New York Weighs In

When one considers the 'Psychedelic Sixties,' San Francisco most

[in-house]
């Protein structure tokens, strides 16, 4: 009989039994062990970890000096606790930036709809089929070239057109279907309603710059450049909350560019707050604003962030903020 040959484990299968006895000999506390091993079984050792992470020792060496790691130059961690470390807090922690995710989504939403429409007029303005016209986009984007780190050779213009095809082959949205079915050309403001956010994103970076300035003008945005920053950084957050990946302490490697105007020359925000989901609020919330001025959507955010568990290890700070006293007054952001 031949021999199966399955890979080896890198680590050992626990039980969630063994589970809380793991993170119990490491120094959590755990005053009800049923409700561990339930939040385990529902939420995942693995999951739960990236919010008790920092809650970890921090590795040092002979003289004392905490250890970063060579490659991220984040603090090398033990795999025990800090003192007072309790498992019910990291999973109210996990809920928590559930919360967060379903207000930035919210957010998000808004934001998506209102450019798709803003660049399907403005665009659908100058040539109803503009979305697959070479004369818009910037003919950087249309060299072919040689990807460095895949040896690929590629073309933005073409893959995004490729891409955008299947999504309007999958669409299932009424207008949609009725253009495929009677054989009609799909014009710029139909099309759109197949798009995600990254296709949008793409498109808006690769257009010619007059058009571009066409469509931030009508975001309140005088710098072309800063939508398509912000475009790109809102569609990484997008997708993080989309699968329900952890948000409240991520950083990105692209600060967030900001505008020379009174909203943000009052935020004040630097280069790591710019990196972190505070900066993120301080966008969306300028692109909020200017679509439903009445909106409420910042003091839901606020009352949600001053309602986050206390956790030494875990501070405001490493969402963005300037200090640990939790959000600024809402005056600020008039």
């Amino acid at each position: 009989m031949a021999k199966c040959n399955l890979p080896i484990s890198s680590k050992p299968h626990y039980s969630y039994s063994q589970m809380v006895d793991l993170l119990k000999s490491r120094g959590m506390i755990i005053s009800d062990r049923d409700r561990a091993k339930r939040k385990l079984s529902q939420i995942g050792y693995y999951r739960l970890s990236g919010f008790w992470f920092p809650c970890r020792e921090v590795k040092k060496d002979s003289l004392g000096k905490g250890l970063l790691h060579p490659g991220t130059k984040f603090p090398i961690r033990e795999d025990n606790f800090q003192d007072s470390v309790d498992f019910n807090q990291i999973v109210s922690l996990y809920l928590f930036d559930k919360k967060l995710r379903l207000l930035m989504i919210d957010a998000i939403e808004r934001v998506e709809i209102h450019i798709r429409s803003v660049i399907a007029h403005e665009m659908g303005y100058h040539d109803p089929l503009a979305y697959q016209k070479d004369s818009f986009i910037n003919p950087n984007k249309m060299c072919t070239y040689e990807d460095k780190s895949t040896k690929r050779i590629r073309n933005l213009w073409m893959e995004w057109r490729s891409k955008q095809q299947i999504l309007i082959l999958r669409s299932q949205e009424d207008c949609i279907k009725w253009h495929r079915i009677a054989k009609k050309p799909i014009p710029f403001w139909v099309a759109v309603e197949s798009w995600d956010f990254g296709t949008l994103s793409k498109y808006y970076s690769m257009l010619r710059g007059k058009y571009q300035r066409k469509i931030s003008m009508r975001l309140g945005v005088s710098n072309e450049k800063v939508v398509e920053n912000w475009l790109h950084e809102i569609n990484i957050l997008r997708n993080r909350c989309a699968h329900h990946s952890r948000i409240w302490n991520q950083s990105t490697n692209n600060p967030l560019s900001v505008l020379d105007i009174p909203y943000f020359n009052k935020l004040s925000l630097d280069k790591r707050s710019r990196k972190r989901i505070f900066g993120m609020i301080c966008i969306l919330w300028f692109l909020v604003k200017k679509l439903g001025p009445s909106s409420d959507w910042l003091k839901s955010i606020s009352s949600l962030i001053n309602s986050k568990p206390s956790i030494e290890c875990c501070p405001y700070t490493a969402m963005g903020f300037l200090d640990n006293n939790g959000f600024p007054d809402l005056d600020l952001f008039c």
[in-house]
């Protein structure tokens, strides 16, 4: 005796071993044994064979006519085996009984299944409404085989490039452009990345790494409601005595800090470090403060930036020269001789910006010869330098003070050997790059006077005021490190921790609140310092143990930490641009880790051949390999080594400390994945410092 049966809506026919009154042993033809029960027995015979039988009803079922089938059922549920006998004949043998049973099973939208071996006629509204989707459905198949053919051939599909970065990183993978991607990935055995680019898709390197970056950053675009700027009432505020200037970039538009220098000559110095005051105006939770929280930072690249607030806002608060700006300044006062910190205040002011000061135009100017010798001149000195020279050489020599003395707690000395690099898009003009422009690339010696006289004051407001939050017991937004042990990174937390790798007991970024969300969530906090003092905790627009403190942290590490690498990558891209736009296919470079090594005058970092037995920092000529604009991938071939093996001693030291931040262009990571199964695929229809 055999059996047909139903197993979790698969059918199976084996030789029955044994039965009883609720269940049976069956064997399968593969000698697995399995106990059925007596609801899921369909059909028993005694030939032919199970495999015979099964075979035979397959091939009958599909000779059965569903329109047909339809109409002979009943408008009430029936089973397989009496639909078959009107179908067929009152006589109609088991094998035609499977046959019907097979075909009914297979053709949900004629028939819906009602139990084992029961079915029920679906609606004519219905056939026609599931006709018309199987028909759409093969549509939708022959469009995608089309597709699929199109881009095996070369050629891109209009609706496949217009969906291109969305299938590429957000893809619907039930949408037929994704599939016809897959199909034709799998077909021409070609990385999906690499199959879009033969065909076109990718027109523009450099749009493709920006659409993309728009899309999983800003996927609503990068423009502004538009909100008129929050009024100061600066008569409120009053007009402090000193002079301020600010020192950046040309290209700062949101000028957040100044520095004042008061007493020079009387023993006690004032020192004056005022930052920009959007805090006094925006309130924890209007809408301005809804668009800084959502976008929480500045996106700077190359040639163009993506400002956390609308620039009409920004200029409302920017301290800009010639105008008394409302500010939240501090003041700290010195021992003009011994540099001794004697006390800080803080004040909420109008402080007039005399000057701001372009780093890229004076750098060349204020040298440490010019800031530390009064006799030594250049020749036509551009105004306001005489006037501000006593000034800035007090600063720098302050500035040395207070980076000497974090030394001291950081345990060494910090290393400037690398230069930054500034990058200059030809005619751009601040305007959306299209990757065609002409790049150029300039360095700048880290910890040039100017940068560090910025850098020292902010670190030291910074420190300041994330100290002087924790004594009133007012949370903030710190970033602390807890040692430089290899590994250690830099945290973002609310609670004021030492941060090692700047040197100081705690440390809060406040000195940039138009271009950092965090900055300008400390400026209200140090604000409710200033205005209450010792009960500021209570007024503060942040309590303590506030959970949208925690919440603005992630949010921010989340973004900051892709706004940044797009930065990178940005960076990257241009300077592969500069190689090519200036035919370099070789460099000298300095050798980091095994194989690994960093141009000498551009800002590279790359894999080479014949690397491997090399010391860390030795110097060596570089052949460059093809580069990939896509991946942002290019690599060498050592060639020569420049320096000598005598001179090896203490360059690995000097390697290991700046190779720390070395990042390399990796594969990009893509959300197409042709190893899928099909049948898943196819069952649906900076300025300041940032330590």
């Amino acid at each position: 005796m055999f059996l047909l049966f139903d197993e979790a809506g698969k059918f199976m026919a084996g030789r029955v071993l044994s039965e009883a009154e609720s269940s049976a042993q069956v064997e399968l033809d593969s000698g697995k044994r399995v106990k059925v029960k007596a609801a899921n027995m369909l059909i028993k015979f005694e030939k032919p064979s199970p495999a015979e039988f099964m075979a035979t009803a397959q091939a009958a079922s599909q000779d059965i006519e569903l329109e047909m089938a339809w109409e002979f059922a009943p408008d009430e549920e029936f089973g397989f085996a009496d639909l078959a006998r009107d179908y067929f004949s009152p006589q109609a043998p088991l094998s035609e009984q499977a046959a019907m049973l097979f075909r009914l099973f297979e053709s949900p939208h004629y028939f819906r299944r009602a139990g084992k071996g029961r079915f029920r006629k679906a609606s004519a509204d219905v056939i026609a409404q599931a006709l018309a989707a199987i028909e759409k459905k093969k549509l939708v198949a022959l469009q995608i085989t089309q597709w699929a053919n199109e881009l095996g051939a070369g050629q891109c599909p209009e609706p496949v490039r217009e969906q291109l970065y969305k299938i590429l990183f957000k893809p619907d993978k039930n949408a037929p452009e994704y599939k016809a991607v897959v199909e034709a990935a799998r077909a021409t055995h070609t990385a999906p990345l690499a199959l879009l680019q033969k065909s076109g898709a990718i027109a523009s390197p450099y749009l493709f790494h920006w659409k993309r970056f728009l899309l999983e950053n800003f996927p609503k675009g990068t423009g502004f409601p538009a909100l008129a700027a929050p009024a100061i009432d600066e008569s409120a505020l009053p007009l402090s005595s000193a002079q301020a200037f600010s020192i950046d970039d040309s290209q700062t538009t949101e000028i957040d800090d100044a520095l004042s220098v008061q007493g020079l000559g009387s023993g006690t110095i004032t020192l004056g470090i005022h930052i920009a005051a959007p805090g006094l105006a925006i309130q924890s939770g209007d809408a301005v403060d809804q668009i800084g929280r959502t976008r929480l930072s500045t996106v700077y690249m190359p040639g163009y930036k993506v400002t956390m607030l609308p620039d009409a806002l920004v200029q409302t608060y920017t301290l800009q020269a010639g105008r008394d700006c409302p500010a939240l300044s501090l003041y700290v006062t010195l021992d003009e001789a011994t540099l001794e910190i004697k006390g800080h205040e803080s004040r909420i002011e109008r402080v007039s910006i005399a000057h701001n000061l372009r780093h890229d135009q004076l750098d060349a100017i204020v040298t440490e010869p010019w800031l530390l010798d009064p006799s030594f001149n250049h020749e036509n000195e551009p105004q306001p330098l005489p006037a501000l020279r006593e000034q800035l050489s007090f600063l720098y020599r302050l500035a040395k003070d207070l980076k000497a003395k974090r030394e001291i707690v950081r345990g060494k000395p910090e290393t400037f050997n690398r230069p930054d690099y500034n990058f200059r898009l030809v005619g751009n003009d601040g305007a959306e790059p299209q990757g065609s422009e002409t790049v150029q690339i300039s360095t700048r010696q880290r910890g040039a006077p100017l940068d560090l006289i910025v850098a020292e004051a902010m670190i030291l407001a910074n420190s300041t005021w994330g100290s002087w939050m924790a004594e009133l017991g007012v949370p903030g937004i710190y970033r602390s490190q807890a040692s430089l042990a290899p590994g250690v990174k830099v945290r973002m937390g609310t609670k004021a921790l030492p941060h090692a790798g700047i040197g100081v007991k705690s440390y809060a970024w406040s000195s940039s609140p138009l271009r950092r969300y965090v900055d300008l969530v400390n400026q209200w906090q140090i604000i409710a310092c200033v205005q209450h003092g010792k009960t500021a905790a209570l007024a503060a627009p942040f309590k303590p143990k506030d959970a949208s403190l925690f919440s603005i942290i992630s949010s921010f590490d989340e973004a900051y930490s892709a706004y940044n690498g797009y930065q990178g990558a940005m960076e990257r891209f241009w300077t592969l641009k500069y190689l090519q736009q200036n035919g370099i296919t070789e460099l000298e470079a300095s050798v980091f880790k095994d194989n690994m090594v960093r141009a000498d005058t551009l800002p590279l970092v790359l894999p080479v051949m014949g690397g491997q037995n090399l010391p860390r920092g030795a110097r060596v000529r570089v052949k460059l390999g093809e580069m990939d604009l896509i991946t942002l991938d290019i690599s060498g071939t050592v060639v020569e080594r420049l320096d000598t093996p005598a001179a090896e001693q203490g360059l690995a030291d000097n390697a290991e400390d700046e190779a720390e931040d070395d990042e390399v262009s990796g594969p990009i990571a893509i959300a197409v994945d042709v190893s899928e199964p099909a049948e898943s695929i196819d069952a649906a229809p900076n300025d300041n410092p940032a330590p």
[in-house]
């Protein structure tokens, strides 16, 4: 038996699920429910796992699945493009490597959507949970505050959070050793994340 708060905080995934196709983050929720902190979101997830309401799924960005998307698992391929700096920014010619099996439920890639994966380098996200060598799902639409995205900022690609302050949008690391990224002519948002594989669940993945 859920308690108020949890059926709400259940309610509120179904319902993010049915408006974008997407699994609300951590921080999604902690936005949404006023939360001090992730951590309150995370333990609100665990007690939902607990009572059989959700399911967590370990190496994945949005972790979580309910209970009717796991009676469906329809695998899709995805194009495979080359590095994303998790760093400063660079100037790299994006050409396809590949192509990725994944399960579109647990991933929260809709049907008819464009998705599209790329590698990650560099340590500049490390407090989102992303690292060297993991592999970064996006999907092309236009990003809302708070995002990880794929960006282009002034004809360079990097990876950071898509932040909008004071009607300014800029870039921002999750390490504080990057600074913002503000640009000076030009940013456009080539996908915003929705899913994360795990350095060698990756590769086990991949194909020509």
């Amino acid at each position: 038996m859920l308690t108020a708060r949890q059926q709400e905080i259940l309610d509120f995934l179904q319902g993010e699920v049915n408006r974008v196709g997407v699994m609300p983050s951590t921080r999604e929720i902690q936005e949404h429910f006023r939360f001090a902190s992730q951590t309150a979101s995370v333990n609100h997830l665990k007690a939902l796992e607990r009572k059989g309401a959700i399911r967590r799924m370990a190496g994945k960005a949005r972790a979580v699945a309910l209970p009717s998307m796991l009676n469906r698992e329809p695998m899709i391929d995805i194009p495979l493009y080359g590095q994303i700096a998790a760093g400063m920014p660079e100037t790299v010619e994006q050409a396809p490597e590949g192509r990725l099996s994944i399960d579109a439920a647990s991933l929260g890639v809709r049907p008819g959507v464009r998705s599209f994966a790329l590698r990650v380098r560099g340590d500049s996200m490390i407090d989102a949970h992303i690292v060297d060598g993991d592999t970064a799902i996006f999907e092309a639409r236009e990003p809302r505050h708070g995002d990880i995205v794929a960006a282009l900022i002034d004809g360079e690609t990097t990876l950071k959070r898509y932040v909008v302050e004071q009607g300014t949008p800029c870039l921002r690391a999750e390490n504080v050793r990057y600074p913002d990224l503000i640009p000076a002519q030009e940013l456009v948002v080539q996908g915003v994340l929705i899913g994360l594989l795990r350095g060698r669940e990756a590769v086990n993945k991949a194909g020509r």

often comes to mind, but New York also had a highly active and influential artistic psychedelic scene. Andy Warhol and his cohorts at his famous Factory were defining and creating "Pop Art," breaking down barriers between art and everyday life, at the same time Bob Dylan was forging blues, country, folk, and rock music with a poetic sensibility that would influence most forms of popular music in the coming decade. Ed Sanders pushed every known limit with his obscenely-named underground press, his similarly-titled magazine, and his musical group, the Fugs, and he, along with countless other former Beats, easily moved into the evolving hippie scene. Although the urban grittiness of New York was not conducive to a Love-In or an Acid Test on the beach, there were marches, demonstrations, underground newspapers, and alternative musical groups that provided a grounding intelligence that countered the often superficial and fanciful idealism of the San Francisco experiment.

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